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Homeowners, builders, architects should be wary of recent case law relating to the consequences of copying building plans. In the recent decision in Coles v Dormer & Ors [2015] SCQ 224, the Supreme Court of Queensland found that substantially copying building plans and reproducing a building constituted copyright infringement.

The cautionary tale arising from the decision in Coles v Dormer affirms recent decisions1 that the copying and reproduction of a two dimensional design into a three dimensional building2 may have significant consequences. In this case, the Supreme Court of Queensland ordered injunctive relief that:

“The defendants shall promptly take the following action in respect of the following external features of the third defendants’ house at lot 23 The Sands Estate Port Douglas:

  1. Feature: Dormer roofs
    Action: Remove the dormer roofs.
  2. Feature: Arched and circular windows at the front of the house 22 and such other exterior arched and circular windows as are ordinarily visible from public paths or streets.
    Action: Remove and replace with rectangular or square windows and any external remnant space, appearance or outline of the arched and circular window shapes be filled and concealed by rendering.
  3. Feature: Stone edge trim corners at the front of the house and such other stone edge trim corners as are ordinarily visible from public paths or streets.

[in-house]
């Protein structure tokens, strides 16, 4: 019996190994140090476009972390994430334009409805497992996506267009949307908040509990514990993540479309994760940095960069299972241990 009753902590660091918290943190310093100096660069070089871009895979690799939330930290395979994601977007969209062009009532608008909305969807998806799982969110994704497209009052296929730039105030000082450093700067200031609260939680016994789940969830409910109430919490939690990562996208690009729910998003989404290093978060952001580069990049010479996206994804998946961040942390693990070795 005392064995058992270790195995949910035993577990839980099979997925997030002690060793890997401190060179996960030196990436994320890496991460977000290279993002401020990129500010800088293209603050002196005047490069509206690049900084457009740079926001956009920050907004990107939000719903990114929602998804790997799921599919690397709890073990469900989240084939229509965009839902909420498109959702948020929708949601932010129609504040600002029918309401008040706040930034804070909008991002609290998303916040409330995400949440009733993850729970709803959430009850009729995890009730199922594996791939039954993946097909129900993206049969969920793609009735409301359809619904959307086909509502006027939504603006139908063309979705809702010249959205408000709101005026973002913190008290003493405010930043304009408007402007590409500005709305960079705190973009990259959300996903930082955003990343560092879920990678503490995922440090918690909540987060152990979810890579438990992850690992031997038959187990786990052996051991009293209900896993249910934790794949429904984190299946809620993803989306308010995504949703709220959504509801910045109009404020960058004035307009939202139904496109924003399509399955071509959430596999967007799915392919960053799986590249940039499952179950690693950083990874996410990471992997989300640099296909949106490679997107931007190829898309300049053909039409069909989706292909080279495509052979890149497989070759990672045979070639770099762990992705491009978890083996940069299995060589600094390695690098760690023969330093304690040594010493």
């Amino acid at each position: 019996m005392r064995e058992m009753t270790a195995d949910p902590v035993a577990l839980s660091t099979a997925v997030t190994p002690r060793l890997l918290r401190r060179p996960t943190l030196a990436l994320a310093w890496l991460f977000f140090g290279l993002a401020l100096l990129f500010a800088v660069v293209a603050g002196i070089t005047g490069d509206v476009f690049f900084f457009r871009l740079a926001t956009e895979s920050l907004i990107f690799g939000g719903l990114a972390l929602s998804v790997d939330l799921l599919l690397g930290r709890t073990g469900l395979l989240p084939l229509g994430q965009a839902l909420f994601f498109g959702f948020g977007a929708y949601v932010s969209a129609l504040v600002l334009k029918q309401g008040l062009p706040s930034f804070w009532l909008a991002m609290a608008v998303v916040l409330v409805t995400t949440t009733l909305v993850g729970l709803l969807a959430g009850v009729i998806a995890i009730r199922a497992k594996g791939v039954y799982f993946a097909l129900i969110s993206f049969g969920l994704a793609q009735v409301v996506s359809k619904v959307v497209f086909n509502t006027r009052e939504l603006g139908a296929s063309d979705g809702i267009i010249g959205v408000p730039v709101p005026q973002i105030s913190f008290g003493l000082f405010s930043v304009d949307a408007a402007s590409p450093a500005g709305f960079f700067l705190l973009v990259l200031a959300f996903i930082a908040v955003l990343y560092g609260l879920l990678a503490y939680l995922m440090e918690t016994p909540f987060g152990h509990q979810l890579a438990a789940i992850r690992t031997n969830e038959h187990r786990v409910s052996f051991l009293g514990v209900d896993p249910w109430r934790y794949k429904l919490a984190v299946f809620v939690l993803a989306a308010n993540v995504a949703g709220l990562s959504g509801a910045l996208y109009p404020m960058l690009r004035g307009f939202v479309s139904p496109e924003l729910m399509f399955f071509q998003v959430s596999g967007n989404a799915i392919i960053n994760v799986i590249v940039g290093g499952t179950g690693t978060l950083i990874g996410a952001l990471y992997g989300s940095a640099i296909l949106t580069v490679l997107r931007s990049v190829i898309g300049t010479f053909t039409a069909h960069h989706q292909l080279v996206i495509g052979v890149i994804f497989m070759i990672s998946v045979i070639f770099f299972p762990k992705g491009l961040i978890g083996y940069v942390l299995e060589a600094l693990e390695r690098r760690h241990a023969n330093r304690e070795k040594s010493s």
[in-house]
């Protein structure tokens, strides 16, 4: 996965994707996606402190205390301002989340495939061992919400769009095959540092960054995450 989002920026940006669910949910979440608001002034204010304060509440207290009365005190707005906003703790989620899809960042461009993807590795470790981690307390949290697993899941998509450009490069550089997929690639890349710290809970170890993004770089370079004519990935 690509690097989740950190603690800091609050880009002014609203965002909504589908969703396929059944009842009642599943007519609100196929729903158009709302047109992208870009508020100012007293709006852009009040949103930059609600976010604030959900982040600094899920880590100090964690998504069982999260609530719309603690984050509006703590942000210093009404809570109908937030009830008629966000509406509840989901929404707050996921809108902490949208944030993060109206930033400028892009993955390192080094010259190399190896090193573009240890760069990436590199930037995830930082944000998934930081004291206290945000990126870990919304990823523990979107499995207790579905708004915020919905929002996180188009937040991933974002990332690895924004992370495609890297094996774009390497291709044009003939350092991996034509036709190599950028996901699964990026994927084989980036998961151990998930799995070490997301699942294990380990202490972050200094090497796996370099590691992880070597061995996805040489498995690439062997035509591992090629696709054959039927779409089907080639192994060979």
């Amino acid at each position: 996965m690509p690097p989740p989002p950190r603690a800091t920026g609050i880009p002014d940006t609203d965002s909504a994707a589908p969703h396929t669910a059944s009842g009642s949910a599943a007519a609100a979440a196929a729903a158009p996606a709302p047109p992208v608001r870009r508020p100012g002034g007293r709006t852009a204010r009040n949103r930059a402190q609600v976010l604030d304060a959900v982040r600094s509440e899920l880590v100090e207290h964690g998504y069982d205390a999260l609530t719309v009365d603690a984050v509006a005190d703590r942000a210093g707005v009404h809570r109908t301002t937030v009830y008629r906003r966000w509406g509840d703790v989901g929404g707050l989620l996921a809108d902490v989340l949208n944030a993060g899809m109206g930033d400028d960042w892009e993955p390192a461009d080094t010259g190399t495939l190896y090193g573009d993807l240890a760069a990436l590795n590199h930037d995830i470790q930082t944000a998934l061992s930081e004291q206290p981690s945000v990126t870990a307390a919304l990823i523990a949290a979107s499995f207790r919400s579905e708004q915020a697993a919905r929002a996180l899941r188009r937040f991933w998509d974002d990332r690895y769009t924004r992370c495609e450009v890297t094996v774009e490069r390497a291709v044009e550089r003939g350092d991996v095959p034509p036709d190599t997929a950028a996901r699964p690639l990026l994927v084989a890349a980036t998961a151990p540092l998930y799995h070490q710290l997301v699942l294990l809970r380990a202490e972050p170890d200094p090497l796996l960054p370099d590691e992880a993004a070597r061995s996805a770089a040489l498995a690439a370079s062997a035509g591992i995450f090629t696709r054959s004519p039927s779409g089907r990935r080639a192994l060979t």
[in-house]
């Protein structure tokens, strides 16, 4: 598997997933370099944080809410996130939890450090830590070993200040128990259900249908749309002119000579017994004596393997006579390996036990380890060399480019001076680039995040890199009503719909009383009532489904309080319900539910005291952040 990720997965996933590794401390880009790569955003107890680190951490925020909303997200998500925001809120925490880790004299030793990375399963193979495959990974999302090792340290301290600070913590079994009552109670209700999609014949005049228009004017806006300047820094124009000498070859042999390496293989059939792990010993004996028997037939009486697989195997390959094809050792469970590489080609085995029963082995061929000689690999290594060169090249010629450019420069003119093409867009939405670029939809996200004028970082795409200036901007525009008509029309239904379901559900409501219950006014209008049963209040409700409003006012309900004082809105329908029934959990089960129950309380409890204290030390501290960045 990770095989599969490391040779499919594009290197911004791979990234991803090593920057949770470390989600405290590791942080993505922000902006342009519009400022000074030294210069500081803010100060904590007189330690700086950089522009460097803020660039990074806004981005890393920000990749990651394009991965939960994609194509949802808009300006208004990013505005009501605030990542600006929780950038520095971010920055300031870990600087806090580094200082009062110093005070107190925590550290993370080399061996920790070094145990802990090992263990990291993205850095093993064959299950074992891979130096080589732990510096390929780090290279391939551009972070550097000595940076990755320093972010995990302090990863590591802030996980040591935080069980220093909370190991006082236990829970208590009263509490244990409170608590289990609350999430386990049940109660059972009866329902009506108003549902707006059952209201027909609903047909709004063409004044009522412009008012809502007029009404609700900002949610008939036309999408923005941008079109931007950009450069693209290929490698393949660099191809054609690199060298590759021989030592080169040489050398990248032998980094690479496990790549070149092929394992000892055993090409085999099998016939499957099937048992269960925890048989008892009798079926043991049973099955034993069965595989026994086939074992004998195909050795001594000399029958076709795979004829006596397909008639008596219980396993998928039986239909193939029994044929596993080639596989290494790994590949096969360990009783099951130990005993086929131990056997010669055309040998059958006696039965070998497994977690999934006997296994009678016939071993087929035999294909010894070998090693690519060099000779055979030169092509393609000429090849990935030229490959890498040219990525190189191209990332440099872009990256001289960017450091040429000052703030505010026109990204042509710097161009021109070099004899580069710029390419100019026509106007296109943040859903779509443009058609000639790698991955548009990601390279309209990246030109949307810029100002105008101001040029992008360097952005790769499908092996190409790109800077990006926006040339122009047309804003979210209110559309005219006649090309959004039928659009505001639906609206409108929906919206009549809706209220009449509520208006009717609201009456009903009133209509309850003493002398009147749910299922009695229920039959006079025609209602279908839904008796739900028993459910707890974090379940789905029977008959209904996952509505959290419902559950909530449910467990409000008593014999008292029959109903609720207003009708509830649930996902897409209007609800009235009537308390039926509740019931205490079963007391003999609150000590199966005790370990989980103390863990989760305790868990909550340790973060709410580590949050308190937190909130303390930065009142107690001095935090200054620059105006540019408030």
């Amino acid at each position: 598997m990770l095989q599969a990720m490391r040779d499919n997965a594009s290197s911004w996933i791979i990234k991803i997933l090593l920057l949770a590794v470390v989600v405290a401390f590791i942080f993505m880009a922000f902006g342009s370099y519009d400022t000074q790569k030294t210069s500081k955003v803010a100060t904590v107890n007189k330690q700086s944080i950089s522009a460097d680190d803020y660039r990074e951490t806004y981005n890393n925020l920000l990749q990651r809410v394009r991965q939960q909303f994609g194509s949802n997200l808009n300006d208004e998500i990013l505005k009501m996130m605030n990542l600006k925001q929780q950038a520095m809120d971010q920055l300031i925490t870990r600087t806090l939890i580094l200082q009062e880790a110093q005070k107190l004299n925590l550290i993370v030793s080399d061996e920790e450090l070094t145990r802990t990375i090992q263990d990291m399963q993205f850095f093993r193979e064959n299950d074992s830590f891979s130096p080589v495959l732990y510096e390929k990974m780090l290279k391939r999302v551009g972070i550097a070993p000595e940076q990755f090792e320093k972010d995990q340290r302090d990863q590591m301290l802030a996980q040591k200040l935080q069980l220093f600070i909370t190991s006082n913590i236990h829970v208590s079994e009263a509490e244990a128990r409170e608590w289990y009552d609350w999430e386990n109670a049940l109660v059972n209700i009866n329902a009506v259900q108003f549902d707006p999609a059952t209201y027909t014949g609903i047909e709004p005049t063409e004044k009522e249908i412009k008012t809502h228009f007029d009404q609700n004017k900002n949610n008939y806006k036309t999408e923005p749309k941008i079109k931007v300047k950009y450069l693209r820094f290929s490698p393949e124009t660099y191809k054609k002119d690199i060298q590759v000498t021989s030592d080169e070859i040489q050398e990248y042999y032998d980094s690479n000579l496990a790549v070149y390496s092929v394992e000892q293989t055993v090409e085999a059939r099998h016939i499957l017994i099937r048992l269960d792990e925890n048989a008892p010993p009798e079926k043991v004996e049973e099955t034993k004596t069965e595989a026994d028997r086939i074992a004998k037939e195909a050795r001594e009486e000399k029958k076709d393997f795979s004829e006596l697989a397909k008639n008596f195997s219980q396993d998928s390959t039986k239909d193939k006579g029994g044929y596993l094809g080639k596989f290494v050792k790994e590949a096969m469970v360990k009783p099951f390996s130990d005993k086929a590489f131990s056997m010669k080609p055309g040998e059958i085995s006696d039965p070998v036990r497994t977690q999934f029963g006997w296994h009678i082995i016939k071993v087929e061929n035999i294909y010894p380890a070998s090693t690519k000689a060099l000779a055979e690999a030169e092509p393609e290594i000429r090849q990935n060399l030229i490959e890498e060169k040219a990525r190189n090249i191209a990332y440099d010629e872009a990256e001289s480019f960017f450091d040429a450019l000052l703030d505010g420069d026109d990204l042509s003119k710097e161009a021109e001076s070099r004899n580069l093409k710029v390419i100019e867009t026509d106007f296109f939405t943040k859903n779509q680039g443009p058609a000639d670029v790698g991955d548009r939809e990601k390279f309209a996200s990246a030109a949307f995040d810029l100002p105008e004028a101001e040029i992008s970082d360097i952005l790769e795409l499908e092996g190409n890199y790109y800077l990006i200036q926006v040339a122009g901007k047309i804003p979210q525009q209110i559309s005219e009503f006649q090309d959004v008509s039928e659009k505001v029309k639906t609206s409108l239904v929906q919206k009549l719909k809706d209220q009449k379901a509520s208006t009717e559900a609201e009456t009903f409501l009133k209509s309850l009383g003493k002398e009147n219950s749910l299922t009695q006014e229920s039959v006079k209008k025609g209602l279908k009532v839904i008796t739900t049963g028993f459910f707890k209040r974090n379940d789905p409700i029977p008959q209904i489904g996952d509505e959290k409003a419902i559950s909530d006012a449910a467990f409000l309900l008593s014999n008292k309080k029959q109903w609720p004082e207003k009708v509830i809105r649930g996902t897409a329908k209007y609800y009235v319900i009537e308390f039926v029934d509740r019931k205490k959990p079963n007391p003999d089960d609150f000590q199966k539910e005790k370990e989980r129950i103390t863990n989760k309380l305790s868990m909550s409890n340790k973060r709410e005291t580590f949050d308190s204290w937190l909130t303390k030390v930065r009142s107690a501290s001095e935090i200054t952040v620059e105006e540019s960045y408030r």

Action: Grind, cut away or remove the areas of stone edge trim to the extent necessary to render those areas flush with the walls and fill and conceal by render any remnant appearance or outline of the stone edge trim”.3

In making these Orders Justice Henry relevantly noted that “at first blush the granting of an injunction might seem oppressive given the… house has already been built. But the defendants chose to press on and build the house after being warned of the consequences. Indeed they continued to build well knowing this action was afoot”4. The outcome of this case clearly demonstrates that intellectual property should form a significant consideration prior to commencing a build and ensuring that any allegations of intellectual property infringement are swiftly addressed.

It is always best to seek the right advice first to avoid painful (and often expensive) fumbles in the future.

Irish Bentley Lawyers have significant experience in intellectual property law. We have been involved in a number of trade marks and copyright disputes. We prefer to provide most of our services on a fixed price basis (rather than a time basis) where possible.

Please note that the above does not constitute legal advice and Irish Bentley Lawyers make no representations or warranties as to the accuracy of any of the information contained herein. If you have a copyright issue, then please do not hesitate to contact the team at Irish Bentley Lawyers – there is no substitute for proper legal advice based on your individual and unique circumstances.

1 Cf. Tamawood Limited v Habitare Developments Pty Ltd (Administrators Appointed) (Receivers and Managers Appointed) [2015] FCAFC 65.
2 Section 21(3) of the (Cth).
3 Coles v Dormer & Ors [2015] SCQ 224 at 110.
4 Ibid at 93.

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